“A fairly large percentage of today’s citizens are only willing to show support for the system if they know that others are also contributing,” he said.

“It is also possible that the middle class will no longer want to be involved in supporting those who are less well off, if this underclass grows larger and poorer than it is today,” he said. “If members of the middle class don’t feel as if they are getting that much out of the welfare state, people will become less willing to pay taxes.”

Citizenship a reward
Refugees and immigrants waiting for a train to Copenhagen at the Flensburg, Germany train station on 12 November. But their goal is Sweden, not Denmark. (Photo: Carsten Rehder / DPA / NTB)

Danish governments have made it increasingly difficult in recent years to obtain Danish citizenship. To go from being Danish immigrant to become a Danish citizen now takes an average of nine years, while in Sweden it takes five years, and seven years in Norway.

“In countries like Sweden, the UK and probably Norway, the expectation is that that new citizens will be well integrated after a time. In Denmark, in contrast, citizenship is a reward you get when you have proved that you are fully integrated into the country,” he said.

This is not nationalism, he says, but more about everything contained in the old Danish term fædrelandskjærlighet, which translates as “love of the fatherland”. In this context, he says, it represents love for a community that ensures one’s own right to welfare and freedom.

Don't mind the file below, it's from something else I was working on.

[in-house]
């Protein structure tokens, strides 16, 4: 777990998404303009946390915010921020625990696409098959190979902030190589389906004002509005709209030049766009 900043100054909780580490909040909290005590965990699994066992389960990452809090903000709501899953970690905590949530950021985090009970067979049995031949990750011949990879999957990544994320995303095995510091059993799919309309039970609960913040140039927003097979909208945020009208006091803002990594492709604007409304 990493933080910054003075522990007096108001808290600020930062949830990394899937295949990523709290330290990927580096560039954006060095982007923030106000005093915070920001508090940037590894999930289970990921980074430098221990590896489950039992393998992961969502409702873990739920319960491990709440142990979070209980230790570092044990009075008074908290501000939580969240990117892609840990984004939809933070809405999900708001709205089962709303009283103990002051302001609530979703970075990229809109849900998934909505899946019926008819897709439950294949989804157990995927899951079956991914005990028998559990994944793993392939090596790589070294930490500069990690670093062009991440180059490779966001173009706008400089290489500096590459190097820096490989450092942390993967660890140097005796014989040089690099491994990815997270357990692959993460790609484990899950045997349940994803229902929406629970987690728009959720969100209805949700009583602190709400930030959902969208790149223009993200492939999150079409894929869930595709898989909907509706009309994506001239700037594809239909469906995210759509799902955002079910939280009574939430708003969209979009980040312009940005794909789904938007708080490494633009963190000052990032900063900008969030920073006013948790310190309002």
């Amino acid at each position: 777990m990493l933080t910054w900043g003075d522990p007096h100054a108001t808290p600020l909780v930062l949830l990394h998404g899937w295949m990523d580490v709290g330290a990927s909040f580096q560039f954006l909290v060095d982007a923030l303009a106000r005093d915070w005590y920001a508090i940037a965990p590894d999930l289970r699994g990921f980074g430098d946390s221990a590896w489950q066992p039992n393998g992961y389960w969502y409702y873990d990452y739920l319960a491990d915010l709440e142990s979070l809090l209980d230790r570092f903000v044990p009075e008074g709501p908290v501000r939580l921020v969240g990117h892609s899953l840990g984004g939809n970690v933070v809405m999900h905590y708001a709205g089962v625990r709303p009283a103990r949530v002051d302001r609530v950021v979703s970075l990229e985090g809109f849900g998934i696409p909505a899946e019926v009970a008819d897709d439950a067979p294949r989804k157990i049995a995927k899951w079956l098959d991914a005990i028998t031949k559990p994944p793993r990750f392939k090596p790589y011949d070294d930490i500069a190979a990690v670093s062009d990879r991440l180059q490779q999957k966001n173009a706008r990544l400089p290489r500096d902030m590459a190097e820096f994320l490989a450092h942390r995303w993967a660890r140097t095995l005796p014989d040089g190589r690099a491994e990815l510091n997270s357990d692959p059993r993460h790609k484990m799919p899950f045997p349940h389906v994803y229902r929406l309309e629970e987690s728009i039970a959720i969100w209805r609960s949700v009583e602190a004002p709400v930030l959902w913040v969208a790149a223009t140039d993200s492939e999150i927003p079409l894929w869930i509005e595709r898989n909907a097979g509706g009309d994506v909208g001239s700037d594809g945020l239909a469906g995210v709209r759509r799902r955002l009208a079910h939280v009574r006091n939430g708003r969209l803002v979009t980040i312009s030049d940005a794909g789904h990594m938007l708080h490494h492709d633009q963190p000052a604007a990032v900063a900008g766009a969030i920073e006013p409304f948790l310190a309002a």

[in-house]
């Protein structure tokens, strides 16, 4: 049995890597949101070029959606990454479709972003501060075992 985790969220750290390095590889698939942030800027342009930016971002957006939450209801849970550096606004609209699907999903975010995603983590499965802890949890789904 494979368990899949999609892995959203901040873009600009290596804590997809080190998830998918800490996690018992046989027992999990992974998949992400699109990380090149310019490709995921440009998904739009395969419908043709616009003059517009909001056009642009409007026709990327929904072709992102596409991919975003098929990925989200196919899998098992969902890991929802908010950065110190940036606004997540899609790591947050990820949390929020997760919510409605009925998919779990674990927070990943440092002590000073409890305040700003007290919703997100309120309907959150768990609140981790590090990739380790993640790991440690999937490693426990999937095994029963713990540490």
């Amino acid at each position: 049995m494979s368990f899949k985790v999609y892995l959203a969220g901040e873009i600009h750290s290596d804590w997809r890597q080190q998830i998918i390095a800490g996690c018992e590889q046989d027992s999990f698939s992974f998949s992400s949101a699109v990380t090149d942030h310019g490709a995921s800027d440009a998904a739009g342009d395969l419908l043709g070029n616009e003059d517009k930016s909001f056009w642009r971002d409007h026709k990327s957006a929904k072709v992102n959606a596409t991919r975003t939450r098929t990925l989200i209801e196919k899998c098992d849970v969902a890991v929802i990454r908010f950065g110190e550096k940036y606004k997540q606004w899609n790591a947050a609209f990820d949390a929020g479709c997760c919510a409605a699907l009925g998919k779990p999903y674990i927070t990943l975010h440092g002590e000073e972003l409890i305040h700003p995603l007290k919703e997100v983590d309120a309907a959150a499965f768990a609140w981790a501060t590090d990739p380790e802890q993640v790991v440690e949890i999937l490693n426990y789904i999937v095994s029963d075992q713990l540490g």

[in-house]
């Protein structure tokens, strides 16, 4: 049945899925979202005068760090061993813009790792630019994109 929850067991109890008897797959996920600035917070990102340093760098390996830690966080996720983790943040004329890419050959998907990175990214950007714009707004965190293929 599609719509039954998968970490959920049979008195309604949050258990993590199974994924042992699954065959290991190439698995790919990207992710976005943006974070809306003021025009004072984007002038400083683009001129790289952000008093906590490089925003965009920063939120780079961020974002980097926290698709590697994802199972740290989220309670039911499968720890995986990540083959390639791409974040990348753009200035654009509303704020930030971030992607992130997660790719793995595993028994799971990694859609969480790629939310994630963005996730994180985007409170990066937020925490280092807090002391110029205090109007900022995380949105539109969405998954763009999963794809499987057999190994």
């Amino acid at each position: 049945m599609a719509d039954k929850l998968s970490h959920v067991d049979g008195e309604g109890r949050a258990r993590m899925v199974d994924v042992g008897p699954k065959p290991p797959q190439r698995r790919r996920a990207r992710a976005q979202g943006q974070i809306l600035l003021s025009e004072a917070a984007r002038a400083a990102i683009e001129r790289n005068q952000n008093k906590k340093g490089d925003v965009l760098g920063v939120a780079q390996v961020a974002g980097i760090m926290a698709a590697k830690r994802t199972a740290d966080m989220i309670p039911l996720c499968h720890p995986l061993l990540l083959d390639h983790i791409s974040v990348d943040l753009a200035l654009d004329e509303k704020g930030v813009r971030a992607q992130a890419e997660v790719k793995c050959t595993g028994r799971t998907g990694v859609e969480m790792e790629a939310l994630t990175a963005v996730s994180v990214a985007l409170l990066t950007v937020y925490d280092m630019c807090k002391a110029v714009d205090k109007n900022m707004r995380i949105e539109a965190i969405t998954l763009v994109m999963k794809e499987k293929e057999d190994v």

“Many Danes think that immigrants should absorb most traditional Danish values if they are to be allowed to become Danish citizens,” says Mouritsen. “They don’t necessarily need to be Christians, but they should share what the Danes call a Christian culture.”

In short, “you must prove that you are a Class A citizen before you get a Danish passport,” he said.

The country’s current requirements make it likely that some immigrants to Denmark will never become citizens, which risks alienating them from Danish society, he said.

Grete Brochmann is a professor at the Department of Sociology and Human Geography at the University of Oslo. (Photo: University of Oslo)

“We risk turning some of these immigrants into something that we all fear, especially when we talk about young men of Middle Eastern origins,” he said.

Elephant in the room

Professor Grete Brochmann, a professor in the Department of Sociology and Human Geography at the University of Oslo, has taken a hard look at how Norway in particular is handling the waves of immigrants headed to its shores.

She says that Norway has created 23 action plans and implemented 672 public measures to help integrate new immigrants, but conflicts and problems remain.

One important issue Norway faces is finding a way to help new citizens integrate without being too paternalistic or authoritarian.

“What is the balance between pushing people to do things versus getting them to decide on their own to do what is expected of people in the labour-loving Nordic countries? How far is it right for us to go in shaping the lives of others?” she asks.

“The elephant in the room is whether we have the capacity to welcome many new citizens. We can discuss a lot of different things, but ultimately it's about how many people with low education and other worldviews our small Nordic countries have the ability to accept,” she said. “If we don’t have this discussion, we run the risk of getting the kind of political reactions that few of us want.”

Read the Norwegian version of this article at